Zwane Is Not 'Accused No 1' After All

The document used by the Sunday Times in its reporting was not an official indictment, the paper has admitted.
Mosebenzi Zwane.
Mosebenzi Zwane.
Siphiwe Sibeko / Reuters

The Sunday Times has admitted that the document it claimed was an official "indictment" from the NPA against the Gupta brothers and Mineral Resources Minister Mosebenzi Zwane was actually a guideline document drafted by the DA, the Mail & Guardian reported.

But the paper stands by its intentions, saying its journalists were given the document by senior people in the NPA and they had every reason to believe the document was legitimate.

The Sunday Times reported that according to the "indictment" it had showed that Zwane was "accused number 1" in the NPA's case against him and the Gupta brothers. This is related to the Vrede dairy farm scandal, in which money destined for supporting small black farmers in the Free State was allegedly rerouted to pay for the Gupta family wedding.

It then emerged that the story appeared to be quoting from a draft indictment that the DA had drawn up, which was handed to the Hawks as a "guideline", when the party laid charges against Zwane and the Guptas last year.

The NPA told News24 that the story was false as there was no final indictment yet. NPA spokesperson Luvuyo Mfaku said the NPA were "professionals" and that the document "is not NPA".

DA MP Glynnis Breytenbach told News24 that the guideline document was not circulated to the media by the DA, and that it was "never given to anybody as an official document".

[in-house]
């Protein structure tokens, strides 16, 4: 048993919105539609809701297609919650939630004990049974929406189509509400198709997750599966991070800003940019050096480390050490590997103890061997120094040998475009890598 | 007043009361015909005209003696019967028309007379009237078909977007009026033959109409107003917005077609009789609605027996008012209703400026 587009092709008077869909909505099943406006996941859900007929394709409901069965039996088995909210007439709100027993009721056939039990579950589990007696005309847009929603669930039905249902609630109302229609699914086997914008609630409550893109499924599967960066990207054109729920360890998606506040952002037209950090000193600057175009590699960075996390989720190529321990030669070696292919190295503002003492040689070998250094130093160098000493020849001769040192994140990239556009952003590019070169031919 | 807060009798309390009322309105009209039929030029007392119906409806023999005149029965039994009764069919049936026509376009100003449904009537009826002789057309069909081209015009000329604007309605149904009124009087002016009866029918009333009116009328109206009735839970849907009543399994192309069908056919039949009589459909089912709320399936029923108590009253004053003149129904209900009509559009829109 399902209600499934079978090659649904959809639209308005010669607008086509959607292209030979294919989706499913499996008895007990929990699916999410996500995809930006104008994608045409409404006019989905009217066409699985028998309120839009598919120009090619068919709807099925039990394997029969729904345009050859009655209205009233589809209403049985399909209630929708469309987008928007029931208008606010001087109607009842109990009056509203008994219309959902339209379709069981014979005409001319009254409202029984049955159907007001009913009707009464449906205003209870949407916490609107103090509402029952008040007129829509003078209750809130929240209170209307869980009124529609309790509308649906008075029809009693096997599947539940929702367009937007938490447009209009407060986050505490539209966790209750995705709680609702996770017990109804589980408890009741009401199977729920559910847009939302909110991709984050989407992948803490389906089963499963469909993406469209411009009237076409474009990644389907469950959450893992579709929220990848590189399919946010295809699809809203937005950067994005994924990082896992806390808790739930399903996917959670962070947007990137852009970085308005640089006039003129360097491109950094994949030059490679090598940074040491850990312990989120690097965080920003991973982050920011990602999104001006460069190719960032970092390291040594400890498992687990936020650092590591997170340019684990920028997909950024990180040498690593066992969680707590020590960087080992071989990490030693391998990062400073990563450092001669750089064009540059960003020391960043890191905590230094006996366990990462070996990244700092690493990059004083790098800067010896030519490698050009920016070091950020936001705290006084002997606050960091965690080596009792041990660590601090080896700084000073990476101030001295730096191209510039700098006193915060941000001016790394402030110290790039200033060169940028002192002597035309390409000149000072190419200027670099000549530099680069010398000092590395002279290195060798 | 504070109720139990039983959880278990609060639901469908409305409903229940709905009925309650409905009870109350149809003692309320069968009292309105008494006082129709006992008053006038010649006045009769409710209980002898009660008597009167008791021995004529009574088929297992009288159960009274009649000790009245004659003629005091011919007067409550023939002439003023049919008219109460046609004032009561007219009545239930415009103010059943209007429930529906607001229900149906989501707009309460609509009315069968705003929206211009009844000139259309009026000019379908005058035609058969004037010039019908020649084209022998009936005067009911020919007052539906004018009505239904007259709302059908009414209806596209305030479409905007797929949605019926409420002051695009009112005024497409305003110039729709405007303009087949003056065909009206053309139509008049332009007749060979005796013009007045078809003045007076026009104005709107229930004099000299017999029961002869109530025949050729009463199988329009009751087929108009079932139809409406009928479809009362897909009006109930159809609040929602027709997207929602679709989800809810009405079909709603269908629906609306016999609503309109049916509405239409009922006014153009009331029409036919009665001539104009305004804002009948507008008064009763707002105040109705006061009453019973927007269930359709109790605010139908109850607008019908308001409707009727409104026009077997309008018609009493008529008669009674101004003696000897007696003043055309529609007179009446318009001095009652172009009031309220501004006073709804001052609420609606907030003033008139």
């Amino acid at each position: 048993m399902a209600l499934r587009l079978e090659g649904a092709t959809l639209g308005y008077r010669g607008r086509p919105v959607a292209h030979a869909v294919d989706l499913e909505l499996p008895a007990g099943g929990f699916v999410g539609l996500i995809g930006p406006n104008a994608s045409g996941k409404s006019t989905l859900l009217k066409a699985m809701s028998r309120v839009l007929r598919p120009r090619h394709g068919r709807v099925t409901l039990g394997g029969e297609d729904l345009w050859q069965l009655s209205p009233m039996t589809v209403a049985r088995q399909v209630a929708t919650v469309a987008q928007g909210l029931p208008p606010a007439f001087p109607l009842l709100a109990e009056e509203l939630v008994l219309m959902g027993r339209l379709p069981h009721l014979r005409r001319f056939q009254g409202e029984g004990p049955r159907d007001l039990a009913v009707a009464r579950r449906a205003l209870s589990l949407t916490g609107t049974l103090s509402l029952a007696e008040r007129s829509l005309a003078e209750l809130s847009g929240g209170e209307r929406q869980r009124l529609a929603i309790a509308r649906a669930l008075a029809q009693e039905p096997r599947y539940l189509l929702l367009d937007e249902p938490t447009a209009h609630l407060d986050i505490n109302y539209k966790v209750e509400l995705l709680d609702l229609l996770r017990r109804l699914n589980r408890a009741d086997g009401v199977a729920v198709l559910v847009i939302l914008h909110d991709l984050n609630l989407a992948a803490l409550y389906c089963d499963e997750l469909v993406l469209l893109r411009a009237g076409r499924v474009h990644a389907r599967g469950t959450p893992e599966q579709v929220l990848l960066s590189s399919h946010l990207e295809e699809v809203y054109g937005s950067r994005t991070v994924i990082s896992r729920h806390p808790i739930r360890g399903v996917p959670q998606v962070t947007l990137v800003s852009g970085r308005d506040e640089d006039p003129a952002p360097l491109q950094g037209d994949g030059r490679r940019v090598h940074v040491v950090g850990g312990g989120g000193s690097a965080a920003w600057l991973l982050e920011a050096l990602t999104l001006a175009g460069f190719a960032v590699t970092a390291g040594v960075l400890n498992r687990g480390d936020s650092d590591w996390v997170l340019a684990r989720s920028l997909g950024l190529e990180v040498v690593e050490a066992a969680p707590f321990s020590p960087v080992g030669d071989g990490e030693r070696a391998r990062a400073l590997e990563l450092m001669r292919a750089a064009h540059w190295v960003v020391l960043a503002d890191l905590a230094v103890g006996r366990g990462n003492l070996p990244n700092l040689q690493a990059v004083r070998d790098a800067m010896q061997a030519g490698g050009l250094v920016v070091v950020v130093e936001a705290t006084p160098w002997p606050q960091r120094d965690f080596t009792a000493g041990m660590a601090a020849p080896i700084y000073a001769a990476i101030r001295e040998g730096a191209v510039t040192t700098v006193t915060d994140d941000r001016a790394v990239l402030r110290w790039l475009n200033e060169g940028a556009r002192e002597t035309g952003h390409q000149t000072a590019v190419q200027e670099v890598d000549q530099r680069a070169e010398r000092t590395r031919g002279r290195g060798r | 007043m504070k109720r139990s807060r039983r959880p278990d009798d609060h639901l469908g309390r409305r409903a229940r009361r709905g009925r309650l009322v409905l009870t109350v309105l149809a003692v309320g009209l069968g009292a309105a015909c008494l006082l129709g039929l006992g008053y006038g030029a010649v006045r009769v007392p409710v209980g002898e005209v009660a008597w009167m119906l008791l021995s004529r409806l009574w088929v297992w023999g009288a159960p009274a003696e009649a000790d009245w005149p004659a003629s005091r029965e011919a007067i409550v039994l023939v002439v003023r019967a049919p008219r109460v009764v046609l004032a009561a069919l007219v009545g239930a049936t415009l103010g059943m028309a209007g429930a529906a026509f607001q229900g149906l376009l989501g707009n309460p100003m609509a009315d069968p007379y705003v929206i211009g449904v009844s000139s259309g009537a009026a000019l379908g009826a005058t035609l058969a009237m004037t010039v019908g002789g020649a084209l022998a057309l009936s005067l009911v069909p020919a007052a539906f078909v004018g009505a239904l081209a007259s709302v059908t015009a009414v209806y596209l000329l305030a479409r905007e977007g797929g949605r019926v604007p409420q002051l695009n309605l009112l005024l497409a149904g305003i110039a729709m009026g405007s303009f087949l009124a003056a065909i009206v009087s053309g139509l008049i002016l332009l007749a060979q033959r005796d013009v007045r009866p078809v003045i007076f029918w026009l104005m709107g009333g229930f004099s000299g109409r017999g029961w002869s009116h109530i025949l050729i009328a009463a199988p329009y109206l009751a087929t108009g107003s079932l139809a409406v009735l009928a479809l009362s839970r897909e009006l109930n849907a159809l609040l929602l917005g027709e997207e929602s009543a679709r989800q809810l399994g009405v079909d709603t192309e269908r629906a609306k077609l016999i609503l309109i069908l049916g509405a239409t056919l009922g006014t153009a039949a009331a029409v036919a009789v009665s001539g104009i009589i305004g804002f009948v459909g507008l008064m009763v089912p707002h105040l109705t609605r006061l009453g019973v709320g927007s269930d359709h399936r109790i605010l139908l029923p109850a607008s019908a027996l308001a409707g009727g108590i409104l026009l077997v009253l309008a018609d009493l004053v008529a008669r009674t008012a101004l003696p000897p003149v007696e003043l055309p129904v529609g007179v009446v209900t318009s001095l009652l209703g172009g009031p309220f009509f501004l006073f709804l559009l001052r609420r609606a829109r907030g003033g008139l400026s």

But the Sunday Times stood by its story initially, with senior reporter Thanduxolo Jika telling eNCA on Sunday that reporters had seen the indictment, which was confirmed by "numerous sources close to the investigation".

But on Tuesday, Siqoko told the Mail & Guardian that the document was not the official indictment after all. However, he said the document had still passed the paper's fact-checking standards, and implied that the Sunday Times was misled.

"Our story was based on a document provided to us by senior prosecutorial officials, and it was identified to us as an official indictment. Given the seniority of these officials and the communications channel they used to relay the document to us, I was satisfied that the lead met our ethical criteria, standard and requirement tests applied to all our news stories.

"However, had it come to our attention at the time that the indictment sent to us was identical to the one drafted by the DA, we would have still published the story. But we would have treated it differently after interrogating these official regarding the origin of the indictment," he said.


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